5 - materially measured
Whereas earlier bodies of work (see Materially divided and Repetitive corporeal habits and points of transition) addressed gestures of the hand and localised touch, this body of studio enquiry considered less focused touch. The concern was with an exploration of touch that is not limited to static contact between fingertips and surface but like textile’s corresponding organ of skin, is dispersed throughout the body. This was coupled with an on-going interest in the agency of textile and the unconscious manipulation of the body through everyday corporeal habits and spatial practices. Continuing to subvert modernist tropes through which textile had traditionally been marginalised, the practice explored minimal forms which had abstract ‘neutrality’ but which also referenced the real world of function and utility. The ubiquitous, non-descript pads and panels that constitute the non-spaces of our built environment and ergonomically facilitate the effective operation of the body, provided a visual and conceptual reference for the work. Countering the subjective aesthetic that is the focus of much textile practice and research, the upholstered panels of our transport system and corporate furniture provide a more detached stage set for the repetitive routines of our busy lives, silently soaking up the clamour of activity in their dense absorbent surfaces. These unconscious patterns of behaviour are echoed through the invisibly laborious repetitive process of counted-thread embroidery used to create the densely worked surfaces. With the cross stitched ‘antimacassar’ covers of Surface to Surface Support ref:962/398, there was a conscious reference to the woven moquette developed specifically for the transport industry and the broader legacies of textile within our industrial and cultural heritage.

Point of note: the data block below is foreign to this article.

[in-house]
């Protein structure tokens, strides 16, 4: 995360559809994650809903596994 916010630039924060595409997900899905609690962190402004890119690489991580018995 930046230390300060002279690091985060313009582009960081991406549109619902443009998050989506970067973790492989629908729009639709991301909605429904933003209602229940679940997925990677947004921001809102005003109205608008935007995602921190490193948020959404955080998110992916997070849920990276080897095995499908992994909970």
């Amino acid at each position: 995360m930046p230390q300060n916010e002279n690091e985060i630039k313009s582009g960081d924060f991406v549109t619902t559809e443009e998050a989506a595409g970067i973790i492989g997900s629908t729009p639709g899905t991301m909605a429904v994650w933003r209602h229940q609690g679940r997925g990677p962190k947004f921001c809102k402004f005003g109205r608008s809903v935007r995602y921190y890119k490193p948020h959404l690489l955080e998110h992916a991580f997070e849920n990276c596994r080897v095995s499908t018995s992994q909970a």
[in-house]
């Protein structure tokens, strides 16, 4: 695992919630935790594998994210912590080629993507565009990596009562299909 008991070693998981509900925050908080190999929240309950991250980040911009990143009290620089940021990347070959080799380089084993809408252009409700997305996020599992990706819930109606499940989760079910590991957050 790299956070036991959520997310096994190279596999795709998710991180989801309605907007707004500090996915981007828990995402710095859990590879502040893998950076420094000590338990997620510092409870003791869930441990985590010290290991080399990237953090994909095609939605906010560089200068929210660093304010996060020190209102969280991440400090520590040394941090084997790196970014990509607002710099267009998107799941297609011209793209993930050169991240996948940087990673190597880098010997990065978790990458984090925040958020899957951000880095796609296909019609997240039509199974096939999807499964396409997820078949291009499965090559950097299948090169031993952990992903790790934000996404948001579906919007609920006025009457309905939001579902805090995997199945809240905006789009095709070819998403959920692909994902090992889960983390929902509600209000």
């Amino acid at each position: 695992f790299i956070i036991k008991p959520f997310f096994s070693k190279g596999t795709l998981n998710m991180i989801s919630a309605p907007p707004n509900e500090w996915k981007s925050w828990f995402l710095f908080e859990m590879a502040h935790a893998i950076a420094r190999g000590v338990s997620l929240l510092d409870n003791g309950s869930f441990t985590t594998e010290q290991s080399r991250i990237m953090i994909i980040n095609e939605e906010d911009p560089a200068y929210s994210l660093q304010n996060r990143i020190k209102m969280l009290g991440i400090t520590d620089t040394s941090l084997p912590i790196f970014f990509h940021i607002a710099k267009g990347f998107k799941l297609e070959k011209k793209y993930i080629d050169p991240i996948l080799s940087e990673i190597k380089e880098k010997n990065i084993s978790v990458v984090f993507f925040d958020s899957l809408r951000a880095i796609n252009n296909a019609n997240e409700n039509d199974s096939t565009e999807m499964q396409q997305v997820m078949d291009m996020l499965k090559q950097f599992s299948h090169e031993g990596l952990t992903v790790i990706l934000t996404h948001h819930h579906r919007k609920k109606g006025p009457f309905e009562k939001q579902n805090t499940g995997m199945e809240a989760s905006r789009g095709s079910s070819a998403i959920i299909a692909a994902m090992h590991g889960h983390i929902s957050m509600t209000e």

Bristow, M (2007) Continuity of Touch - Textile as Silent Witness. In: Hemmings, J. (2012) The Textile Reader. Oxford: Berg.
Bristow, M. (2007) Materially Divided. In: Repeat Repeat, exhibition catalogue published to coincide with Repeat Repeat exhibition and Conference, University of Chester, 19th, 20th April 2007